Deployment and Migration Issues
Applies to: Exchange Server 2007 SP1, Exchange Server 2007
Topic Last Modified: 2010-06-15
After you have installed Microsoft Exchange Server 2007, you should verify the installation. If you determine that installation did not complete successfully, you may need to troubleshoot the problem. You can troubleshoot an Exchange 2007 deployment in the following ways:
By using the Exchange setup logs
By running Exchange Management Shell commands to test the health of your services or system
In addition, the following topics will help you troubleshoot specific deployment and migration issues:
- Setup Exits Unexpectedly or an Error Message Occurs When You Run Commands to Prepare Active Directory
- Windows Installer Error Message Received When You Try to Install Exchange 2007
- MSExchange TransportService Event Error 1016 Received When Exchange 2007 Setup Fails
- Setup Cannot Find the Recipient Update Service When Preparing Legacy Exchange Permissions
- Issues with Update Rollups
- Troubleshooting Update Rollup Installations
- Unable to Install Exchange 2007 Client Access Server in Existing Exchange 2003 Organization
- Setup Fails With Error: Requested Registry Access is Not Allowed
- Edge Transport Setup Fails With ADAM Error
- Edge Transport Setup Fails With DSACLs Error
- Hub Transport Setup Fails With Accepted Domain Already Exists Error
- Mailbox Server Setup Fails with Offline Address Book Error
- Microsoft Exchange Management Pack Configuration Wizard Fails During Install
- How to Troubleshoot Missing Values for ExtensionAttribute Attributes
- Mailbox Moved from Exchange 2003 to Exchange 2007 May Be Shown as Linked Mailbox
- Setup Fails With Error: The Exchange Server Is in an Inconsistent State. Only Disaster Recovery Mode is Available
- License Expired Warning on Hub Transport Server When You Start Exchange Management Console
- Exchange Server 2007 SP1 Setup Fails on Hub Transport Role Due to Incorrect FQDN on Receive Connector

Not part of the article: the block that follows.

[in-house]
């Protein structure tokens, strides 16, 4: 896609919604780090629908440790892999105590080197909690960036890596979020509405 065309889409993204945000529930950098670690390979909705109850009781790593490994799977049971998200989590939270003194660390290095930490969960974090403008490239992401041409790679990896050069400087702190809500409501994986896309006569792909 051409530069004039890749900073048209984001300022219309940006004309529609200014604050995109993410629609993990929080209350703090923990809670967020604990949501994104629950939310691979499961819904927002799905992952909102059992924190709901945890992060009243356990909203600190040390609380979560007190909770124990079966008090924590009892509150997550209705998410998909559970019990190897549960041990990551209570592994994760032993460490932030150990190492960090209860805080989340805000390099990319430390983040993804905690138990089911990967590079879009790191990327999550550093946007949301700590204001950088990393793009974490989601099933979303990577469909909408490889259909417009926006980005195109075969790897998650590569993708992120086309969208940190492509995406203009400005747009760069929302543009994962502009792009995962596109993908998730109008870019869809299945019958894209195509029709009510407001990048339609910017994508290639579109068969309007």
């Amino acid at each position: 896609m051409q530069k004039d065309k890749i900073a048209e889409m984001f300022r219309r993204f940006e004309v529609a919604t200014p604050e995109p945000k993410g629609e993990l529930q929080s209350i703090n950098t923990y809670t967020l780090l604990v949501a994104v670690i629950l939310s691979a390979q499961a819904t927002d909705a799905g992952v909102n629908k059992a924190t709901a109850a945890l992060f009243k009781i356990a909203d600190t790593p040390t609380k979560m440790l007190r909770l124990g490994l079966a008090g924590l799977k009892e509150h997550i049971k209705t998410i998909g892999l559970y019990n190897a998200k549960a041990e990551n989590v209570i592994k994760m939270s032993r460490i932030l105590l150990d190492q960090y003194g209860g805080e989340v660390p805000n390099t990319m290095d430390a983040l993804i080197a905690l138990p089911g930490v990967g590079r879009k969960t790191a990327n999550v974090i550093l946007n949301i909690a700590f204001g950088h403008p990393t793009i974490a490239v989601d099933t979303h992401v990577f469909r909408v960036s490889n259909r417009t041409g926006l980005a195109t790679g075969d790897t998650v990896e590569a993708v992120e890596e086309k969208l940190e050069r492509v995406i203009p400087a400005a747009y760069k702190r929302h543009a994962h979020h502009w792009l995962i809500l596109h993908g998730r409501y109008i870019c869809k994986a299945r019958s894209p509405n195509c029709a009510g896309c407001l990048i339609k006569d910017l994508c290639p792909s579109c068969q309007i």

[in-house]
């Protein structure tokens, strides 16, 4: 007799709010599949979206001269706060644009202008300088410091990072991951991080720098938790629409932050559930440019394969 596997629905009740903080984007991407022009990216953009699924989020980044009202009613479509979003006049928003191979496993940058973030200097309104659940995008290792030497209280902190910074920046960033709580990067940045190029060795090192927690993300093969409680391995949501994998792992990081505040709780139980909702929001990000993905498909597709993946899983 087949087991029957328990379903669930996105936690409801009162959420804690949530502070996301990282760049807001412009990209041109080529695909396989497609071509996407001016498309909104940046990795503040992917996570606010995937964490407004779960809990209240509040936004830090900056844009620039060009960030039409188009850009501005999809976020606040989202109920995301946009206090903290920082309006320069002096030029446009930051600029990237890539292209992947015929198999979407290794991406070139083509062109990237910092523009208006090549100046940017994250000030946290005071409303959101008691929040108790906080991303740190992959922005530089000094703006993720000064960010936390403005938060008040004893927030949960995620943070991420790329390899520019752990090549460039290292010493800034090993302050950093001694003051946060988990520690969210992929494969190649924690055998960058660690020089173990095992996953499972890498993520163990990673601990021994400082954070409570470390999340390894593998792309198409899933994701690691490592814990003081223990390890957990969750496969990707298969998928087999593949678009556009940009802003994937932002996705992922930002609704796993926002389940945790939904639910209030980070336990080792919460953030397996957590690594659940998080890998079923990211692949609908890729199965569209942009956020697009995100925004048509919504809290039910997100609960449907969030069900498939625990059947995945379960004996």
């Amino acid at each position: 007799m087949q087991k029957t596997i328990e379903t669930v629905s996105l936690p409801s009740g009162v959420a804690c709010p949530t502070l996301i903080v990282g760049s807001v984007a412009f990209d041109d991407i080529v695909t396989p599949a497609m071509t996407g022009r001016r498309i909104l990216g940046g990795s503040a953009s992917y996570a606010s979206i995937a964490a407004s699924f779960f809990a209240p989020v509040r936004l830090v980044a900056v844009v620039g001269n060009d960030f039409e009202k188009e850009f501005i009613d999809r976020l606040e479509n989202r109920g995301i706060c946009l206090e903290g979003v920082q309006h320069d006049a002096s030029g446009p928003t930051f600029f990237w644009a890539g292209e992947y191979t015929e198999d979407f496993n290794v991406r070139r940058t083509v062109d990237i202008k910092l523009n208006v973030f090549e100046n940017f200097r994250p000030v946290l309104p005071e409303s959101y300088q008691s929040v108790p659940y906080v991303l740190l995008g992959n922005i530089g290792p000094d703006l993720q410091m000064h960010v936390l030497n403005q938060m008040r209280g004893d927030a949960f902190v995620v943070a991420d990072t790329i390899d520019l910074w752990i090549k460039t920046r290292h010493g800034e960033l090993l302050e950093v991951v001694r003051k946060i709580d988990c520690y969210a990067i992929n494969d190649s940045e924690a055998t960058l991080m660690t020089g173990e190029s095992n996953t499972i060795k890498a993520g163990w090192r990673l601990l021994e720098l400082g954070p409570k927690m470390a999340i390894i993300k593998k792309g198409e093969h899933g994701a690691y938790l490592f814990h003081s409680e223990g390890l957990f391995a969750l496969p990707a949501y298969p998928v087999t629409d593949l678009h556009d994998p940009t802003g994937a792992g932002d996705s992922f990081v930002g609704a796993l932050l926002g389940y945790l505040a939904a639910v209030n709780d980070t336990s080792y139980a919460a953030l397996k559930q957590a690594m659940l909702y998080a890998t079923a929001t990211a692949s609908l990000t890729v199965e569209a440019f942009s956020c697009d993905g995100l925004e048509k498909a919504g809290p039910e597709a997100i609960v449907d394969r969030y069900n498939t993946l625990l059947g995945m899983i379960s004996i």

- Event ID 9186 Occurs After You Move an Exchange 2007 Server from One Organizational Unit to Another Organizational Unit
- You Cannot Create a Profile for a New Mailbox User in Exchange 2007
- You Receive a Message That States That Only the Build-Build Upgrade Mode Is Available When You Install Exchange 2007 Service Pack 1
- Exchange 2007 SP1 Setup Fails with a Name Property Contains Leading or Trailing Whitespace Error
- You Receive a Setup Fails Due to Insufficient Permissions Error Message When Installing Exchange 2007 SP1
- Exchange 2007 SP1 Clustered Mailbox Server Cannot Be Installed in Windows Server 2008
- You Cannot Add a Server That Is Running Exchange 2000 or Exchange 2003 to a Hub Transport Server Role When You Set Up Exchange 2007
- Events 59 and 32 Occur After Exchange 2007 Is Installed
- Error Message When You Install Update Rollup 8 for Exchange 2007 SP1
- Error Message After You Apply Update Rollup 1 for Exchange 2007 SP1 in a Non-English Environment
- Exchange 2007 Setup Stops Because the Domain Has a Single-Label DNS Name
To troubleshoot your Exchange 2007 deployment, you should use the log files located at %systemdrive%\ExchangeSetupLogs. You will see several log files in this directory. The most relevant is the ExchangeSetup.log file. To find out if Setup encountered any errors, search this file for "[ERROR]".